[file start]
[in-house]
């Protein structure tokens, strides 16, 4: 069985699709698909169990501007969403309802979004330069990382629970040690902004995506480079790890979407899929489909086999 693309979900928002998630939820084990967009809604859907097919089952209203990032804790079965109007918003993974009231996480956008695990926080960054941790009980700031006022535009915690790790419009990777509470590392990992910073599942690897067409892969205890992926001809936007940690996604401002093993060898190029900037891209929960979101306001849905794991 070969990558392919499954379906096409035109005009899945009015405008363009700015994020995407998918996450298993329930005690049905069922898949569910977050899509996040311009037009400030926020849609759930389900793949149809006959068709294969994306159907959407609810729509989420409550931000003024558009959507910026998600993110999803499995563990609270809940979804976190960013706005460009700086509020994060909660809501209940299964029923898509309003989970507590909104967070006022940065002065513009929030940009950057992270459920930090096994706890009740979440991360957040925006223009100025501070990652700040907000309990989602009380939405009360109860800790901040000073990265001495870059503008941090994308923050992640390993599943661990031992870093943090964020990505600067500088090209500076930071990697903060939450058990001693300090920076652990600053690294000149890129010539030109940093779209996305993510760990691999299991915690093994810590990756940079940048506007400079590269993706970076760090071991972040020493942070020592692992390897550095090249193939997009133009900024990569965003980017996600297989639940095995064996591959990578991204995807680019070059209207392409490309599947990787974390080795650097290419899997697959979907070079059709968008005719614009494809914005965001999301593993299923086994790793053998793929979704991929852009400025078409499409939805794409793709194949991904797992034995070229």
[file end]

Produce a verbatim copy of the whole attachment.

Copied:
[in-house]
């Protein structure tokens, strides 16, 4: 069985699709698909169990501007969403309802979004330069990382629970040690902004995506480079790890979407899929489909086999 693309979900928002998630939820084990967009809604859907097919089952209203990032804790079965109007918003993974009231996480956008695990926080960054941790009980700031006022535009915690790790419009990777509470590392990992910073599942690897067409892969205890992926001809936007940690996604401002093993060898190029900037891209929960979101306001849905794991 070969990558392919499954379906096409035109005009899945009015405008363009700015994020995407998918996450298993329930005690049905069922898949569910977050899509996040311009037009400030926020849609759930389900793949149809006959068709294969994306159907959407609810729509989420409550931000003024558009959507910026998600993110999803499995563990609270809940979804976190960013706005460009700086509020994060909660809501209940299964029923898509309003989970507590909104967070006022940065002065513009929030940009950057992270459920930090096994706890009740979440991360957040925006223009100025501070990652700040907000309990989602009380939405009360109860800790901040000073990265001495870059503008941090994308923050992640390993599943661990031992870093943090964020990505600067500088090209500076930071990697903060939450058990001693300090920076652990600053690294000149890129010539030109940093779209996305993510760990691999299991915690093994810590990756940079940048506007400079590269993706970076760090071991972040020493942070020592692992390897550095090249193939997009133009900024990569965003980017996600297989639940095995064996591959990578991204995807680019070059209207392409490309599947990787974390080795650097290419899997697959979907070079059709968008005719614009494809914005965001999301593993299923086994790793053998793929979704991929852009400025078409499409939805794409793709194949991904797992034995070229």